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TERRIBLE VICTORY

First Canadian Army and the Scheldt Estuary Campaign: September 13-November 6, 1944

By Mark Zuehlke

Douglas & McIntyre,

545 pages, $37.95

Mark Zuehlke is among Canada's leading historians, and his previous works on the Italian campaign of 1943 and the Normandy invasion of 1944 have proved quite popular. In Terrible Victory, Zuehlke turns his attention to the actions of First Canadian Army after the Normandy campaign.

After the successes in Normandy in the summer of 1944, the Allied Forces prepared for the liberation of Belgium and the Netherlands and the repelling of the German forces back into Germany. As summer turned into fall, it appeared that the German army was beginning to weaken, perhaps even to a point where the invasion of Germany, and ultimately victory, might be achieved before Christmas. As U.S., British and Canadian troops moved across Europe, it was inevitable that food, ammunition and fuel would be required in ever-increasing amounts. At the same time, the momentum of the Allied Forces coming out of the Normandy region needed to be maintained.

In order for the plan to succeed, adequate ports needed to be liberated and secured. Ports along the English Channel, such as Dieppe and Le Havre, were either too small for the quantity of goods needed or had been rendered largely ineffective by departing German forces. The Belgian port of Antwerp was the ideal and logical choice, due to its size and its capacity for larger convoy ships. But in order to take Antwerp, the surrounding region, known as the Scheldt Estuary, had to be secured.

The Scheldt Estuary was strongly protected by the German army, which also appreciated the importance of Antwerp. Many artillery pieces protected the approaches from naval and aerial attack, and many of the soldiers defending this region were prepared to fight to the last man and to the last shell cartridge.

General Dwight Eisenhower, the top Allied commander, made it clear to Field Marshal Bernard Montgomery that he wanted Antwerp under Allied control, a critical factor for reducing delay times for supplies reaching the advancing forces. Montgomery, whose span of control included First Canadian Army, felt that pressing toward the Ruhr Valley was of greater importance. Yet Montgomery's own experiences in North Africa in 1942 should have helped illuminate Eisenhower's aims for him. After all, overstretched supply lines had wreaked havoc on British and German armoured forces during battles in North Africa in 1942.

Montgomery chose to dispatch First Canadian Army to the region, purely as a secondary action, while British and American forces pushed on for Germany. It was not until the middle of October, 1944, that Montgomery (pressured not only by Eisenhower but also the Royal Navy and others) chose to make the Scheldt a key objective. Ultimately, planning to take it would require a joint effort with U.S. and British air forces, particularly once the decision was made to breach the region's perimeter dykes in order to flood the region and force the Germans out.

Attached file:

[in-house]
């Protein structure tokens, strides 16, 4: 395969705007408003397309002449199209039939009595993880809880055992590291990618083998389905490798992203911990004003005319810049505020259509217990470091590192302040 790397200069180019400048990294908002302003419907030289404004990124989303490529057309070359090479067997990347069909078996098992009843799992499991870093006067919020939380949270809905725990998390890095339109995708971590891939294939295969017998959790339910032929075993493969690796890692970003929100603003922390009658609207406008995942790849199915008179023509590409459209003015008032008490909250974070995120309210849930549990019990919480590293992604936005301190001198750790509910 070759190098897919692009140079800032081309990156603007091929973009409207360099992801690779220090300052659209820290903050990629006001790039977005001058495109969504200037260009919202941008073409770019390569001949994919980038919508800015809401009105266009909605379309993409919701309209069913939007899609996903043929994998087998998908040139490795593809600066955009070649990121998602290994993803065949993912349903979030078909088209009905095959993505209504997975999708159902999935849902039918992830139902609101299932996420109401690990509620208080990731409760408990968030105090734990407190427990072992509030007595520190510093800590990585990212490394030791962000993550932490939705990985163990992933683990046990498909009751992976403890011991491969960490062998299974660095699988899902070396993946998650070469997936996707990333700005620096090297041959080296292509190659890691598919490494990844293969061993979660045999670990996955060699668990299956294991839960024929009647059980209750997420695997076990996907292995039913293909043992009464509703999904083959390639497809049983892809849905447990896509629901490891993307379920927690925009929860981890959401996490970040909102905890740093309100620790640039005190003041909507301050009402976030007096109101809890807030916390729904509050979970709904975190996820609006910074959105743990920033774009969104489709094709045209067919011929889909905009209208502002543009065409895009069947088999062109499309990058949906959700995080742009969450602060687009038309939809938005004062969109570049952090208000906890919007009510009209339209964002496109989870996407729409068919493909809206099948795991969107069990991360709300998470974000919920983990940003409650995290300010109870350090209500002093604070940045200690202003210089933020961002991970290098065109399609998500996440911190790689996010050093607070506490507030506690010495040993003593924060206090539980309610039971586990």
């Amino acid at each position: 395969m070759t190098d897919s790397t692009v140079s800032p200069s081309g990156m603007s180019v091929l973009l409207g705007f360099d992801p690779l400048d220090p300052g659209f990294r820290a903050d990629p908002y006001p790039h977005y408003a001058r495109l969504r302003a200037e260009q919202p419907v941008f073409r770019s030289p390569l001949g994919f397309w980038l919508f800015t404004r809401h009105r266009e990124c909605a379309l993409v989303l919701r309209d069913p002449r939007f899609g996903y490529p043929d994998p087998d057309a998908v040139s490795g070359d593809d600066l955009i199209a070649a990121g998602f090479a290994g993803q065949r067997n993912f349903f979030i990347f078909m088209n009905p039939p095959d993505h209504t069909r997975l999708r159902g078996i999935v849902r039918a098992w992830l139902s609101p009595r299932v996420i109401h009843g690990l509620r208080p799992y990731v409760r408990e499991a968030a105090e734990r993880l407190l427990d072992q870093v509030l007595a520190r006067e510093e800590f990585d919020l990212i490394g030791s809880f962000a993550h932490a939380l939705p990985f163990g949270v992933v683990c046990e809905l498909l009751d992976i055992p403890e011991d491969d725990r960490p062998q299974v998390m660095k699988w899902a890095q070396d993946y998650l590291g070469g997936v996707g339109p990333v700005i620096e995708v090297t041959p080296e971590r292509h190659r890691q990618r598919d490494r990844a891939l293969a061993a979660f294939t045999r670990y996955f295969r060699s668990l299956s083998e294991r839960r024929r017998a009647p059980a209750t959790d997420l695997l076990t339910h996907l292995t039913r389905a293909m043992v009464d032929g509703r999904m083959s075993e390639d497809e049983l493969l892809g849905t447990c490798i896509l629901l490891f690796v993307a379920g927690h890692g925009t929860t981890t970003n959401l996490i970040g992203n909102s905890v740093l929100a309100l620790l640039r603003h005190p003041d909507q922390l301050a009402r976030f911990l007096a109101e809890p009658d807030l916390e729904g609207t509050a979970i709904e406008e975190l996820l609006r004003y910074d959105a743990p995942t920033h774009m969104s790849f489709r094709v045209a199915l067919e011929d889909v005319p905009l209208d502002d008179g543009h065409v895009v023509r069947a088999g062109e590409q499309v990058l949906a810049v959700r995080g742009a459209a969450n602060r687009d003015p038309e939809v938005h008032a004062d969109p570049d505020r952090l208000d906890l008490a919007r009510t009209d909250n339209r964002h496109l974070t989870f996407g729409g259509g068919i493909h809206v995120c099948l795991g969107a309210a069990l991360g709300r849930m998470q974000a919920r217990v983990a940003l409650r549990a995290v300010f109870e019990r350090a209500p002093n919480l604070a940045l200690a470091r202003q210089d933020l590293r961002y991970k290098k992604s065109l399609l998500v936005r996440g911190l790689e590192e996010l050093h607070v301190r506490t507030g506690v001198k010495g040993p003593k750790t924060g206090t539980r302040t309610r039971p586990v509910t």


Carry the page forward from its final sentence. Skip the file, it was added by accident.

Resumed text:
A weakened First Canadian Army ended up attacking a German force that was not quite as weak as it was initially perceived to be. As the Canadians moved through this region, they faced numerous challenges due to losses suffered in Normandy. Reinforcements brought into the units had little or no training as infantry; in fact, in many cases, non-combat personnel such as cooks and clerks were being used to fill voids in regiments, their basic-training skills long forgotten.

Canadian efforts would be deadly, bloody and exhaustive. With support from British forces and additional units from other nations, victory would finally be achieved - at a terrible price of nearly 13,000 officers and men killed, wounded or missing. Approximately half of these were Canadians.

Terrible Victory does not focus strictly on the hostilities between those in command, although the personality conflicts between key planners such as Eisenhower and Montgomery, and Montgomery and First Canadian Army Commander Harry Crerar, are brought to life for the reader.

Instead, Zuehlke examines the battle from the point of view of the Canadian and German sides, utilizing memoirs, regimental histories and personal papers of those who fought in the battle. He also explores the war diaries for each regiment, those key documents (written after the battle by an officer of a unit) that offer the closest thing to a blow-by-blow account of battles.

It is from many of these war diary entries that Zuehlke is able to create a tale of the platoons, squadrons, companies and batteries, and ultimately tell the story of the men fighting this prolonged battle. In doing so, he has captured the successes and sacrifices of the soldiers on the ground, the leaders and the planners of this incredibly difficult mission.

Zuehlke is very effective in creating images of the efforts of the officers and soldiers of the many units that participated in this campaign. As with so many battles of the First and Second World Wars, every part of Canada was represented in the units that fought in this campaign, and Zuehlke covers them with as much detail and clarity as possible without overwhelming the reader. The text is further enhanced by several maps and 16 pages of photographs, including many by renowned military photographer Ken Bell.

Major Michael Boire, a professor at the Royal Military College, comments in the preface that the story of the Scheldt Estuary has "little glory ... and [is]damned complicated and hard to tell." Zuehlke tells the story well, and his work is a welcome addition to Second World War literature on the subject.

Lieutenant Steven Dieter is an associate air force historian.

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